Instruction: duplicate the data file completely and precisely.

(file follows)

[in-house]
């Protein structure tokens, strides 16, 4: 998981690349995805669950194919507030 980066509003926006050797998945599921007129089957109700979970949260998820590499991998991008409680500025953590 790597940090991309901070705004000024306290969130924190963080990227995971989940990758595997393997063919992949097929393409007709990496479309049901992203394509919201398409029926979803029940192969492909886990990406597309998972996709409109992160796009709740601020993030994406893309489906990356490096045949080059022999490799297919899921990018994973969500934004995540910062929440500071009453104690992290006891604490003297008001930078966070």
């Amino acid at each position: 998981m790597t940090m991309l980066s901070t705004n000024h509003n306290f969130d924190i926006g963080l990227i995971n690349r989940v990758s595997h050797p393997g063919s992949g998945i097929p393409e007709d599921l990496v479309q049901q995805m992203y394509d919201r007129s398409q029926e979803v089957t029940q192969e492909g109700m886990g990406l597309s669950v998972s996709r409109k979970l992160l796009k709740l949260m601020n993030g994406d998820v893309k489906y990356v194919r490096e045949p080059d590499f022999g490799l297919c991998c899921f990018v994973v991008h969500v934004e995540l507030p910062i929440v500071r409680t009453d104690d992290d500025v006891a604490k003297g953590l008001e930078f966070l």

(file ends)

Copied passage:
[in-house]
């Protein structure tokens, strides 16, 4: 998981690349995805669950194919507030 980066509003926006050797998945599921007129089957109700979970949260998820590499991998991008409680500025953590 790597940090991309901070705004000024306290969130924190963080990227995971989940990758595997393997063919992949097929393409007709990496479309049901992203394509919201398409029926979803029940192969492909886990990406597309998972996709409109992160796009709740601020993030994406893309489906990356490096045949080059022999490799297919899921990018994973969500934004995540910062929440500071009453104690992290006891604490003297008001930078966070």
């Amino acid at each position: 998981m790597t940090m991309l980066s901070t705004n000024h509003n306290f969130d924190i926006g963080l990227i995971n690349r989940v990758s595997h050797p393997g063919s992949g998945i097929p393409e007709d599921l990496v479309q049901q995805m992203y394509d919201r007129s398409q029926e979803v089957t029940q192969e492909g109700m886990g990406l597309s669950v998972s996709r409109k979970l992160l796009k709740l949260m601020n993030g994406d998820v893309k489906y990356v194919r490096e045949p080059d590499f022999g490799l297919c991998c899921f990018v994973v991008h969500v934004e995540l507030p910062i929440v500071r409680t009453d104690d992290d500025v006891a604490k003297g953590l008001e930078f966070l």